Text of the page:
An email yesterday about the London Olympics in 2012 and the sustainable procurement programme in place got me thinking about the overlooked absenteeism of Corporate Social Responsibilty and sustainability throughout sport, or more importantly the latent potential.
With eight years at a Premier League Club I do have an almost unique exposure to the inner machinations of a world that is a twilight zone between business and sport. It is improving but a high profile and current club Chairman once told me that “football is just a vehicle to transfer Sky TV money to players and agents” and I challenge anybody to argue. What would happen if something happened to the television money? To say all the eggs are in one basket is an understatement and never a sound revenue position to be in.
UK sport and especially football, has a worthy reputation for variations of community (in football speak = narrow group of informally defined stakeholders) engagement with every club evolving its own interpretation of the role of its community programmes though with some focusing on talent identification, sales (tickets & merchandise), PR and pure philanthropy.
I was in a meeting this morning discussing the Homeless World Cup and was staggered that a Premier League club was asking for payment to it’s charitable arm for use of resources even though this particular social group fits well within their official Objects. I’ve always had an uncomfortable feeling about the proper use of charitable status and football clubs, and believe that some could easily improve their internal governance procedures and external communication to provide much more social benefit. It just helps with PR in some places with no integrated planning into the commercial positioning of the parent club.
Sport’s biggest strength can also be its biggest weakness. Passion is an over used word by marketing people to explain how they can exploit fans (and they hardly ever use the word customer) to attempt to bridge the revenue gap between merchandise sales and TV. It’s is a murky world of emotion that scares the faint hearted away from complete engagement with passionate groups, and this is the same regardless of industry, especially around those concerned with environmental issues. There are many similarities between the passion of followers of sport and those of environmental and many individual social issues with each having particularly intense groups of stakeholders willing to do all for the cause. Could the emotional attachment to sport be used to channel other pressing messages or are football fans just fans of football? I would suggest that most just want a good day out with a good result on the pitch and to return home blissfully disconnected from distracting abstract agendas, but away from the game they are all part of families and most have jobs or study. Yes, there is a very real personaility splitting effect of watching sport and I’ve seen a fair few refined corporate gentlemen descend into a red mist over a referee’s decision only to return to a more civilised persona the next day at the office. Sporting events can attract TV and live audiences of millions with almost as many vying for a space in this shop window. How can the bigger green and local issues be made more of a priority?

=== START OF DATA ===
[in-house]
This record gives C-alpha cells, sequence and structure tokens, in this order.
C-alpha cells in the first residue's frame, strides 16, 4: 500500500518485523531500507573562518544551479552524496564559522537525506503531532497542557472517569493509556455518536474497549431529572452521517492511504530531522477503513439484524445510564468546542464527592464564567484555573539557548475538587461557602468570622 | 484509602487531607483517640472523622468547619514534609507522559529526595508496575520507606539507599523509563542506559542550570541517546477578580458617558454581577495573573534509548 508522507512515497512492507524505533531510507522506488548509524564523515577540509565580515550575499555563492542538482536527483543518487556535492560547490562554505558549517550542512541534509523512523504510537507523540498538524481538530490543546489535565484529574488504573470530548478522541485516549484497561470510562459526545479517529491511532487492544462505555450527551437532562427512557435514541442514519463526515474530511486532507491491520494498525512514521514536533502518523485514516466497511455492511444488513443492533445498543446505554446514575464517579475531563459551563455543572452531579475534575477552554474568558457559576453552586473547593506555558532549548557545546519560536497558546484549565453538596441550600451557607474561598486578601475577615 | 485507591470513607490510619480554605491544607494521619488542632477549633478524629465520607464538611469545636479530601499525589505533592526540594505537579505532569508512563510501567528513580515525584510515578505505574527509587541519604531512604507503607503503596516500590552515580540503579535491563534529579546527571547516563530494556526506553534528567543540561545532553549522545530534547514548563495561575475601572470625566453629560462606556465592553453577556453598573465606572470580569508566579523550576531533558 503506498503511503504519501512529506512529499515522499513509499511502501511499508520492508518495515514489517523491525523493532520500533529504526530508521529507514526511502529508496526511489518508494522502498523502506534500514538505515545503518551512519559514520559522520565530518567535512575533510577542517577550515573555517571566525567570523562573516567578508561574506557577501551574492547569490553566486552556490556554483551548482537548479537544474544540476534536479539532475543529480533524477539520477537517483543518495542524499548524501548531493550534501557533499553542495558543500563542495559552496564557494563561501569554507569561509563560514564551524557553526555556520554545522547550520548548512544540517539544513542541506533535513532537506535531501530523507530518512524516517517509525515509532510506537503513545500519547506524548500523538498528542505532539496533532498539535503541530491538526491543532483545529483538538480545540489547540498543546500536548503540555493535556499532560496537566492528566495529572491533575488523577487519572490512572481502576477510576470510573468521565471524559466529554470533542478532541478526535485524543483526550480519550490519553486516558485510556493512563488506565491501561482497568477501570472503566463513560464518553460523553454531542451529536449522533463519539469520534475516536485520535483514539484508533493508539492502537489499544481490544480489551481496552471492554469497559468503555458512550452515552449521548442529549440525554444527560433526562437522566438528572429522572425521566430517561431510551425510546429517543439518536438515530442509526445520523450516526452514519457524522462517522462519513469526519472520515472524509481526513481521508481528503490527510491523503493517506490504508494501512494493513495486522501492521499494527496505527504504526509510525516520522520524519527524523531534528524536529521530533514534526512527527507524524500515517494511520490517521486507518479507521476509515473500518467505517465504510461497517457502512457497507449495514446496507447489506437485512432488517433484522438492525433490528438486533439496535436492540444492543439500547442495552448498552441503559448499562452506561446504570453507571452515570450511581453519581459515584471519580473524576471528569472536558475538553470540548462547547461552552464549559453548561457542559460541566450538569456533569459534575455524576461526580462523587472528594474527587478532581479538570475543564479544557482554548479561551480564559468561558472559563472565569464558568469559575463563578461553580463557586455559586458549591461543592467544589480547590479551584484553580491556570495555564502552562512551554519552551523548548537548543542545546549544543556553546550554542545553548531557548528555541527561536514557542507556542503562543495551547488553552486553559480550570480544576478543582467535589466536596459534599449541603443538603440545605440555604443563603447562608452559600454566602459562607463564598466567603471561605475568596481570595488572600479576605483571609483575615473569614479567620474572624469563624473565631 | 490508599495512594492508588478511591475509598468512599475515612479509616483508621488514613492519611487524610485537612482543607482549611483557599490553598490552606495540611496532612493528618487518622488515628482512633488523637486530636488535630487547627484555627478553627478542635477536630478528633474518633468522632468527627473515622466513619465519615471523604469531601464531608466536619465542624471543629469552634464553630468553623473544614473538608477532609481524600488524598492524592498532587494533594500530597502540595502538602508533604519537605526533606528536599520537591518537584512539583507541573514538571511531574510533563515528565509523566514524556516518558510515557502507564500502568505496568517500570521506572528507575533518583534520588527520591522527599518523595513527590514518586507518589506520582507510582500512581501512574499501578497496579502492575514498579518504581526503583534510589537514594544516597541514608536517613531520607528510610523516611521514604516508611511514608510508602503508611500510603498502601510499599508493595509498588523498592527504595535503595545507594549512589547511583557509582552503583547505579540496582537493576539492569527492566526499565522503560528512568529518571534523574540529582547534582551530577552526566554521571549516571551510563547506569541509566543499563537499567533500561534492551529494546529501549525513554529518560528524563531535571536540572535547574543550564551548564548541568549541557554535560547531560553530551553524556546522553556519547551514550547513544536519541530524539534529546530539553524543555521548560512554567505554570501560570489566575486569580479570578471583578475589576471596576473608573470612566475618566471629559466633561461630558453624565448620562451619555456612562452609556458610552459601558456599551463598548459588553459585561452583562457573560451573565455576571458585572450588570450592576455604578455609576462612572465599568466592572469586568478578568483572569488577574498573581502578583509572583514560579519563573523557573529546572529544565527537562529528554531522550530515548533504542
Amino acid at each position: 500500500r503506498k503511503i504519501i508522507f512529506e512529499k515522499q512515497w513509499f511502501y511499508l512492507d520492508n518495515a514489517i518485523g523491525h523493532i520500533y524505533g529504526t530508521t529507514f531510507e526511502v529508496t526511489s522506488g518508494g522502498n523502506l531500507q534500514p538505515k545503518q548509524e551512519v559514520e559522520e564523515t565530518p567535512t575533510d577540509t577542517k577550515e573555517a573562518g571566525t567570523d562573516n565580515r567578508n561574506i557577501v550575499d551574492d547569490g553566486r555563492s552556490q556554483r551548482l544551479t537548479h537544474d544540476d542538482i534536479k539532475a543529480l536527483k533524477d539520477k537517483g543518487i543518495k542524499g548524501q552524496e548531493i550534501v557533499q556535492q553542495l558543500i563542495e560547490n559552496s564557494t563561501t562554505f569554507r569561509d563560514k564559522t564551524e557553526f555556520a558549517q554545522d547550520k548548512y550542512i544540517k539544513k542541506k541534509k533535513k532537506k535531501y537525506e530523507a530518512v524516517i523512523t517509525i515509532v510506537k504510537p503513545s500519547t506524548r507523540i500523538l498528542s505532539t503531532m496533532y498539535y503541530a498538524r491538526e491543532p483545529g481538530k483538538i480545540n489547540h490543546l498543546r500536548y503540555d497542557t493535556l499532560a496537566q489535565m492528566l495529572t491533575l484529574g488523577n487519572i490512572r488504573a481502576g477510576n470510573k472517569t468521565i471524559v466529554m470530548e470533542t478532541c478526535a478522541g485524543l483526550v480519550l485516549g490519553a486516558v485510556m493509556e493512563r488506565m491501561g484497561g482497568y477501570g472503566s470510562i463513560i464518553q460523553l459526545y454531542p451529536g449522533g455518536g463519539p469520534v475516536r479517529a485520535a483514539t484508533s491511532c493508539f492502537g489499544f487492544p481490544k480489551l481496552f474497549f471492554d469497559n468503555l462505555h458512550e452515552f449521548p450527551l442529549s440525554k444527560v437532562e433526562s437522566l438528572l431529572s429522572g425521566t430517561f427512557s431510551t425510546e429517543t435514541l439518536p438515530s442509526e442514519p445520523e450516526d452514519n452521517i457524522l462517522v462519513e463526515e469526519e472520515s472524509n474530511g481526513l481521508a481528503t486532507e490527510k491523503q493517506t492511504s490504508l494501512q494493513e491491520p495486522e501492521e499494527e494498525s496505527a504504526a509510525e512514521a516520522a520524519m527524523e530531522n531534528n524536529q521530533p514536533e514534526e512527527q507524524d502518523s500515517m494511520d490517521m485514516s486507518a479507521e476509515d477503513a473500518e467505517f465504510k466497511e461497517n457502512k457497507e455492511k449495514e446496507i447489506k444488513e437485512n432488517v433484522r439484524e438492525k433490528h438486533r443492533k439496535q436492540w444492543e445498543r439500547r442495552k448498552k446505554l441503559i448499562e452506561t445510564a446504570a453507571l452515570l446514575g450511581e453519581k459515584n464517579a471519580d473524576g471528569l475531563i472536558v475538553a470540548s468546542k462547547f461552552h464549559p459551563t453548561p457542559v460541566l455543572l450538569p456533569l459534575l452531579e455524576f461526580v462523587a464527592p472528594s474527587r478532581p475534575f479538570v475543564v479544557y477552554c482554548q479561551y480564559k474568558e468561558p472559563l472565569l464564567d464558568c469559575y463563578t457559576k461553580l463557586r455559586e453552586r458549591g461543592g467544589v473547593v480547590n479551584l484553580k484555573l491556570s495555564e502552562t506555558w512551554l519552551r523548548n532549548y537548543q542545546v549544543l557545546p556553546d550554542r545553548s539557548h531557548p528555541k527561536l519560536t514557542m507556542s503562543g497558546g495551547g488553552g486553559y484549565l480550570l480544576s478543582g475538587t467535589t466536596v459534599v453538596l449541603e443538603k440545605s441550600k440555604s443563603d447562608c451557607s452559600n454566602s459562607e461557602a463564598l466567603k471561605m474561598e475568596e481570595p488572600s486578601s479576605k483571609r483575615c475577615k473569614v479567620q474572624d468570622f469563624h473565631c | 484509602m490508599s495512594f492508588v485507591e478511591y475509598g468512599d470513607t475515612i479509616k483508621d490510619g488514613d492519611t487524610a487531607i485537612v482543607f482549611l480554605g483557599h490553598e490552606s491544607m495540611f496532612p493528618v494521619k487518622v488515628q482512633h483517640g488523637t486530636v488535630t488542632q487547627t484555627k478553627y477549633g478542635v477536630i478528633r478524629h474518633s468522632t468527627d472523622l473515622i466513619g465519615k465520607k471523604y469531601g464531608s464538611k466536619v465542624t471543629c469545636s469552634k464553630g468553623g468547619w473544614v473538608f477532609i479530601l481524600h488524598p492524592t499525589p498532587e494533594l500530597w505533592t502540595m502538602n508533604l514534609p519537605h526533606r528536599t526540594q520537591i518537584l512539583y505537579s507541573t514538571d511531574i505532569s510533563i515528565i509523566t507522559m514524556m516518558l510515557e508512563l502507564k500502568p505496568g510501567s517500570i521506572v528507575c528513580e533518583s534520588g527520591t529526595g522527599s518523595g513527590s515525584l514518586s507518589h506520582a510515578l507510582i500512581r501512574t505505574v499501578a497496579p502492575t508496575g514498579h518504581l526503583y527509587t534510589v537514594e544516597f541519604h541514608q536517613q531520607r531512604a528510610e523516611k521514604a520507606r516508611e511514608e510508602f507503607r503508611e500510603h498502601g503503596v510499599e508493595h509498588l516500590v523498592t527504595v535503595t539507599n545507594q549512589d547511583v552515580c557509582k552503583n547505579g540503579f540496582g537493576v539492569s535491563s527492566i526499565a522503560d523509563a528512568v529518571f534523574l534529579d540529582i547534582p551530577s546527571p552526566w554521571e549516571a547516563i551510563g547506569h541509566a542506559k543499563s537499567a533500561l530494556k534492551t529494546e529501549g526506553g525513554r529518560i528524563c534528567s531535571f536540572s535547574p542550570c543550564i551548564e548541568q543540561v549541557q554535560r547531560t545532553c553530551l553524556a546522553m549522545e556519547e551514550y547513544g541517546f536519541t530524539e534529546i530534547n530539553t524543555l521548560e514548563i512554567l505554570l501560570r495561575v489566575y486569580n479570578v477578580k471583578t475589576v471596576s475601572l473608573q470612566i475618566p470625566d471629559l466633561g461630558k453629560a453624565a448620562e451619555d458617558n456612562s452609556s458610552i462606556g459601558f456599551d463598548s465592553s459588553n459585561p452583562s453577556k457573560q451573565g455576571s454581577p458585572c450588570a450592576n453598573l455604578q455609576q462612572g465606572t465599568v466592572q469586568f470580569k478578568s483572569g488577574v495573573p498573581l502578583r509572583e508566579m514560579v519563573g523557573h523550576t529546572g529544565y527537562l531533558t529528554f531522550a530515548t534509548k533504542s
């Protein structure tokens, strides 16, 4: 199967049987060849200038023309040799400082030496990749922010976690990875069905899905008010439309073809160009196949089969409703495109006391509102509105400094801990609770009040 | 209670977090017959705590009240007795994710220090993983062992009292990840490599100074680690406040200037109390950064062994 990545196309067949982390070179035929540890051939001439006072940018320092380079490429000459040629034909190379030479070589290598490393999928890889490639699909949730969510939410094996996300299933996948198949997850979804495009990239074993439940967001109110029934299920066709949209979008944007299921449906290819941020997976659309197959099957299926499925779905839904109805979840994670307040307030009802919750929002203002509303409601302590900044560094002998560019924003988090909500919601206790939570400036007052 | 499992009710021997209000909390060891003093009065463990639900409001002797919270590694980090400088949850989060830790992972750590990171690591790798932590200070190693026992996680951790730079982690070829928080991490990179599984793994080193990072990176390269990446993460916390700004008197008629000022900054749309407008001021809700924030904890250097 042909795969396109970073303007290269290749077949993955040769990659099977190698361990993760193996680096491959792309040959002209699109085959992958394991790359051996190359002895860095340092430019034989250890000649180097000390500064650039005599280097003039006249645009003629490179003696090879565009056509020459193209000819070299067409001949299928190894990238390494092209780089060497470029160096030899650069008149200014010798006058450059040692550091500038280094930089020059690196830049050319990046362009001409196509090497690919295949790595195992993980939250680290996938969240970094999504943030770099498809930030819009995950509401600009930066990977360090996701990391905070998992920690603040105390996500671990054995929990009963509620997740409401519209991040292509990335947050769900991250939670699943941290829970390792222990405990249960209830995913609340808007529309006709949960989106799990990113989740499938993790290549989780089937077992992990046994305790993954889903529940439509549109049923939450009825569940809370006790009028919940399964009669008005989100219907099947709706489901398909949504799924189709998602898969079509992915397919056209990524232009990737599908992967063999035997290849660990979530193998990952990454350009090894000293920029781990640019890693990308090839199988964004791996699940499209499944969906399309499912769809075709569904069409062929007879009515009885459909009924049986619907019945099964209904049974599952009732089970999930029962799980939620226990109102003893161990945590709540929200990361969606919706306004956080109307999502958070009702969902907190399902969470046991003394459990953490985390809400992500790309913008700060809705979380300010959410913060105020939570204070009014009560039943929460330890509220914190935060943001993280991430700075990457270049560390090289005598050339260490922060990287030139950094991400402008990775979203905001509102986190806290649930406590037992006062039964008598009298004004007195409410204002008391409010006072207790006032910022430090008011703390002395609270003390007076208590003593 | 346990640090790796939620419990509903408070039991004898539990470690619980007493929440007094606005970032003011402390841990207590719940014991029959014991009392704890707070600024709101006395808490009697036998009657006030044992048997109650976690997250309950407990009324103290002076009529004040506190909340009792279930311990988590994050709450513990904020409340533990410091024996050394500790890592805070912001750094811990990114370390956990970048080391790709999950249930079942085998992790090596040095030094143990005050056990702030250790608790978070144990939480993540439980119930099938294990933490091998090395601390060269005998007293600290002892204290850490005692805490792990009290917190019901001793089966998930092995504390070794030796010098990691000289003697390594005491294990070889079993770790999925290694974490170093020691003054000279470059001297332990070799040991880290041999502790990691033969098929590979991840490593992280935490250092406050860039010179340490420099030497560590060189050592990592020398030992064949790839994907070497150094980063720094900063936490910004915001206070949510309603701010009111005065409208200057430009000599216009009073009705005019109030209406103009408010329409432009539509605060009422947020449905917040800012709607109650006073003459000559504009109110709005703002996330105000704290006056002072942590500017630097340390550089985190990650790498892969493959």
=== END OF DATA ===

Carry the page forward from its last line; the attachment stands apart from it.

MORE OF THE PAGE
There is not one club (or should I be using the word ‘business’ by now? I think club is a more accurate description) globally I am aware of that has decided to strategically implement and been successful in embedding sustainability / CSR into its operation. This isn’t a huge surprise as the majority of corporates not to mention SMEs aren’t there yet. But as a comparison from sport businesses to non-sport businesses of similar size the industry is lacking in spite of their access to a uniquely emotionally charged market.
Everton flirted like a lovesick schoolboy with David Moyes’ instinctive ‘People’s Club’ quote but never grasped the potential for economic and social mutual benefit.
I wonder how many clubs even have an environmental policy? Yes, some clubs have made noises about wind turbines etc and Dartford do have a pretty impressive stadium.
My not so wild guess would be overall less than 10% – opportunity or risk?
If you know better please tell me!